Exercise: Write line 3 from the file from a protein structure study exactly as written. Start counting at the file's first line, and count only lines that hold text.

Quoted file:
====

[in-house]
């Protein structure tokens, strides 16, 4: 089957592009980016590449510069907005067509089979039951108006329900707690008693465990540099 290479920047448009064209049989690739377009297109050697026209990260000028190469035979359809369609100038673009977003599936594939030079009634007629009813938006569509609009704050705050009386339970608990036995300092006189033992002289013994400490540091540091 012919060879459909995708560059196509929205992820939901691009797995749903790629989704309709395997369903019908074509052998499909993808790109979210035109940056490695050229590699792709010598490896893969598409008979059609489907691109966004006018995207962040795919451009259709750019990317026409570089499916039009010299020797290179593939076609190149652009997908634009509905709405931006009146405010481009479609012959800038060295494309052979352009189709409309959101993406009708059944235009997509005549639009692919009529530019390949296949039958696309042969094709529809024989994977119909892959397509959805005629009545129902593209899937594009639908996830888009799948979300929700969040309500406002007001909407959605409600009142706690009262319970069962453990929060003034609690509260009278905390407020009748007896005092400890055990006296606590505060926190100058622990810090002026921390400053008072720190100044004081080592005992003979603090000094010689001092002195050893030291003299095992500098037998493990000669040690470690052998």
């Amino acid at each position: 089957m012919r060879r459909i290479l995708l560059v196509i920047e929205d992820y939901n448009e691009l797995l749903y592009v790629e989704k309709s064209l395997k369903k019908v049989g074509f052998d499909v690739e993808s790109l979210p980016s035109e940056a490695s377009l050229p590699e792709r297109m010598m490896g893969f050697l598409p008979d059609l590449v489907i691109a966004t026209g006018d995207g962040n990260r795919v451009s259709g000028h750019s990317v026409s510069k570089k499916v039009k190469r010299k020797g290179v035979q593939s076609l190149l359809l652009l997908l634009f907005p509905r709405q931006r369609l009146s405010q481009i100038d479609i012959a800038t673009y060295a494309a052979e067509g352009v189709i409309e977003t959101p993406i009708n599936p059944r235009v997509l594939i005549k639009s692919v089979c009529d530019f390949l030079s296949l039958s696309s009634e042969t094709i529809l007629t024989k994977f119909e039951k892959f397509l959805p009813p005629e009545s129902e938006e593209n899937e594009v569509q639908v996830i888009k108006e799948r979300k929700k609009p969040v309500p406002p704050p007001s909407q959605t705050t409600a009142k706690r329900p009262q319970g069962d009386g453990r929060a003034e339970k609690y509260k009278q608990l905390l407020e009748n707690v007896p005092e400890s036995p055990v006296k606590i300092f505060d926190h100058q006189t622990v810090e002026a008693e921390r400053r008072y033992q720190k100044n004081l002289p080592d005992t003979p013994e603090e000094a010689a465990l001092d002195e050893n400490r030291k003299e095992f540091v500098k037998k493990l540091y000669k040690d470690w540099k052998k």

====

């Amino acid at each position: 089957m012919r060879r459909i290479l995708l560059v196509i920047e929205d992820y939901n448009e691009l797995l749903y592009v790629e989704k309709s064209l395997k369903k019908v049989g074509f052998d499909v690739e993808s790109l979210p980016s035109e940056a490695s377009l050229p590699e792709r297109m010598m490896g893969f050697l598409p008979d059609l590449v489907i691109a966004t026209g006018d995207g962040n990260r795919v451009s259709g000028h750019s990317v026409s510069k570089k499916v039009k190469r010299k020797g290179v035979q593939s076609l190149l359809l652009l997908l634009f907005p509905r709405q931006r369609l009146s405010q481009i100038d479609i012959a800038t673009y060295a494309a052979e067509g352009v189709i409309e977003t959101p993406i009708n599936p059944r235009v997509l594939i005549k639009s692919v089979c009529d530019f390949l030079s296949l039958s696309s009634e042969t094709i529809l007629t024989k994977f119909e039951k892959f397509l959805p009813p005629e009545s129902e938006e593209n899937e594009v569509q639908v996830i888009k108006e799948r979300k929700k609009p969040v309500p406002p704050p007001s909407q959605t705050t409600a009142k706690r329900p009262q319970g069962d009386g453990r929060a003034e339970k609690y509260k009278q608990l905390l407020e009748n707690v007896p005092e400890s036995p055990v006296k606590i300092f505060d926190h100058q006189t622990v810090e002026a008693e921390r400053r008072y033992q720190k100044n004081l002289p080592d005992t003979p013994e603090e000094a010689a465990l001092d002195e050893n400490r030291k003299e095992f540091v500098k037998k493990l540091y000669k040690d470690w540099k052998k």